NEW YORK CITY – The individual who once served as the “right” and “left-hand” man for notorious drug lord Joaquin "El Chapo" Guzman started testifying against his “boss” in court Thursday in New York City.
Alex Cifuentes comes from a longtime drug-trafficking Colombian family known as the Cifuentes Villa. In fact, his brother, Jorge, testified earlier in Guzman's trial on conspiracy charges, and had introduced the two.
Cifuentes eventually moved to the mountains in Culiacán, Mexico, where Guzman was hiding and became his “secretary,” as El Chapo would call him. The witness said he negotiated cocaine deals for Guzman beyond Colombia and would help him sell drugs in New York and in Canada.
Chapo and Cifuentes, who hadn’t seen each other in at least a couple of years, were face-to-face today. As the witness walked into the courtroom, Guzman looked for him and gave him a nod. Cifuentes nodded back while putting his right hand on his chest as a sign of respect.
Cifuentes was asked to identify El Chapo; he stood up and pointed to the drug boss seated at the defense table. Asked to be more specific, he said it was the first time he'd seen Guzman wearing the suit -- which has become the norm for the kingpin during his trial.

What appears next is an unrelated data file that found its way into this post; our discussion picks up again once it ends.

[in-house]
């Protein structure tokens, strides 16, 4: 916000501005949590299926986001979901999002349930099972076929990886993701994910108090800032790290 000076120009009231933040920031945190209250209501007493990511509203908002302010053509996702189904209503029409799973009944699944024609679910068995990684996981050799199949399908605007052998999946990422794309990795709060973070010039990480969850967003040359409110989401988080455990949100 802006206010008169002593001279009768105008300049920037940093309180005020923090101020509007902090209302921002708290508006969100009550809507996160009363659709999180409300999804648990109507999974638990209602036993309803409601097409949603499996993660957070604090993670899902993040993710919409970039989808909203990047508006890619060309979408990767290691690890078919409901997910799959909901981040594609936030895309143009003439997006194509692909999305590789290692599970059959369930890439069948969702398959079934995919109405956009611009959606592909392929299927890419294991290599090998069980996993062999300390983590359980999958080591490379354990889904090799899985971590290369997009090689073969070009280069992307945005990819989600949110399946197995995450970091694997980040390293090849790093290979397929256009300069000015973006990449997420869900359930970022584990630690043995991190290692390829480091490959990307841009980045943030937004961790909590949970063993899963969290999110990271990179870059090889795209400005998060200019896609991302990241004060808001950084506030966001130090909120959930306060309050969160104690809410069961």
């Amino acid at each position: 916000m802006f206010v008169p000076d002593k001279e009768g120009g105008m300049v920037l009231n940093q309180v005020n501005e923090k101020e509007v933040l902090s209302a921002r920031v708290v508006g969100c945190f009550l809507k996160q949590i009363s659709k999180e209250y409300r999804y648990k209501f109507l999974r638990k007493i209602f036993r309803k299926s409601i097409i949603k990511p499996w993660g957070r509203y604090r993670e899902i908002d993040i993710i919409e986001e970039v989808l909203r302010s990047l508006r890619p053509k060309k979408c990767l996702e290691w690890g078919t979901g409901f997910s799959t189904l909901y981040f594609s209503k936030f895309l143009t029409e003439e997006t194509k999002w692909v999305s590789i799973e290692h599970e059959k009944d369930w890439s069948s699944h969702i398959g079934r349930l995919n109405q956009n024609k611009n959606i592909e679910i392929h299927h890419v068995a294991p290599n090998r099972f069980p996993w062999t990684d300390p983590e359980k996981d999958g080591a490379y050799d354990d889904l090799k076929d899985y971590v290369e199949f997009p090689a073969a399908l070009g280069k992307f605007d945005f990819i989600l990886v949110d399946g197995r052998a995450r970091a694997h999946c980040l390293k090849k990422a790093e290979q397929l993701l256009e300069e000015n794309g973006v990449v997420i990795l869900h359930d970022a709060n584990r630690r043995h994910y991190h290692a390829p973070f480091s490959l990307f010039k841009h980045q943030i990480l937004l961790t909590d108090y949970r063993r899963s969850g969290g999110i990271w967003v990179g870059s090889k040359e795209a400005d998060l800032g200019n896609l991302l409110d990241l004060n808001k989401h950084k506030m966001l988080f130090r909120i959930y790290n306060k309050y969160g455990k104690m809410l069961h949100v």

The witness, who said he worked for Guzman between 2007 and 2013, testified about a few deals in which he was involved, and how he once “sent a plane to Mexico for Chapo with 440 kilos of cocaine.”
Another time, he said, they met after Cifuentes' brother Francisco, or "Pachito," had been assassinated, and Chapo asked to meet his widow. The witness recalled discussing with another brother, Jorge, which one of Pachito’s five widows would they send. Finally, he said Chapo met up with Patricia Rodriguez -- and another coke deal was made.
On another meeting, Cifuentes said he brought along his brother Francisco’s “favorite cook.” The prosecutor asked him to clarify: “what type of cook?” He replied, “cocaine cook.”
Cifuentes then added: “They discussed a shipment of 10 kilos of cocaine. “He (Guzman) wanted a credit of 50 percent. As a good businessman... he was always trying to get a good deal.”